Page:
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New AWI thermal imaging system helps researchers to protect large whales from noise around the clock

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Posted August 13, 2013
After coming up for air an Antarctic mink whale is descending underneath the sea ice of the Weddell Sea. Mink whales are the biggest winter inhabitants of the antarctic sea ice. They measure up to 10 meters in lenght and weight up to 10 metric tons. Nevertheless, they belong to the smaller members of the family of plankton feeding baleen whales. Credit: Photo: Mario Hoppmann, Alfred-Wegener-Institut

After coming up for air an Antarctic mink whale is descending underneath the sea ice of the Weddell Sea. Mink whales are the biggest winter inhabitants of the antarctic sea ice. They measure up to 10 meters in lenght and weight up to 10 metric tons. Nevertheless, they belong to the smaller members of the family of plankton feeding baleen whales. Credit: Photo: Mario Hoppmann, Alfred-Wegener-Institut

Physicists at the Alfred Wegener Institute, the Helmholtz Centre for Polar and Marine Research, successfully tested a thermal imaging system aboard the research vessel Polarstern. The system automatically detects large whales by their spouts, day or night from distances up to five kilometres. As the scientists report in a recent study published in the journal PLOS ONE, the system detected significantly more whales than researchers using binoculars to spot the animals.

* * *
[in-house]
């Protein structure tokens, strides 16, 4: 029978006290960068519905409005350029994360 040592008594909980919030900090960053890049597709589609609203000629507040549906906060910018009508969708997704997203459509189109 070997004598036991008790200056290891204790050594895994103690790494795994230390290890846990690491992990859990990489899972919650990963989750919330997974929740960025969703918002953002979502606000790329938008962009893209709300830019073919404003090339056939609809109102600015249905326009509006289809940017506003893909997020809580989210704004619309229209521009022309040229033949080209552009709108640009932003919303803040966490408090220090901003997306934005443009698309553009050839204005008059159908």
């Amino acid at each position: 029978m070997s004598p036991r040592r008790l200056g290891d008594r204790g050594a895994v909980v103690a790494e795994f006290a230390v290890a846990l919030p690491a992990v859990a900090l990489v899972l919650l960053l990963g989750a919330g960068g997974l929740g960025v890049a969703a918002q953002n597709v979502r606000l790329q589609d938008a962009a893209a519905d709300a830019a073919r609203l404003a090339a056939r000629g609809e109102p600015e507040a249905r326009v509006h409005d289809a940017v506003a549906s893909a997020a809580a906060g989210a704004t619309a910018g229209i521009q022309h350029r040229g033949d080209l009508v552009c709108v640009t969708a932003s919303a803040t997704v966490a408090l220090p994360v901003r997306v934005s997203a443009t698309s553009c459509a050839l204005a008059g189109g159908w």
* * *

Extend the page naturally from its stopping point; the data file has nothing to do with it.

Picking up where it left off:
Pile driving during construction of wind farms and the use of airguns when searching for oil and gas unavoidably result in noise pollution in the surrounding area. To ensure that marine mammals are not harmed when in the close vicinity of these activities,regulatory authorities request so-called mitigation measures for their protection. One of such measures requires airguns to be switched off or pile driving to be stopped when whales approach the respective sound source too closely. Yet how to monitor the surrounding seas for whales around the clock – and that for weeks and weeks?

Humans obviously face clear limits: “Whoever has looked at the sea for any length of time, knows how quickly the eyes get tired and concentration dwindles. In addition: we cannot look in all directions at the same time and at night we virtually see nothing. Therefore it has been difficult, especially at night, to spot whales near vessels or marine platforms,” says Dr. Daniel Zitterbart, a physicist at the Alfred Wegener Institute (AWI).

 

Read more at: Phys.org

 

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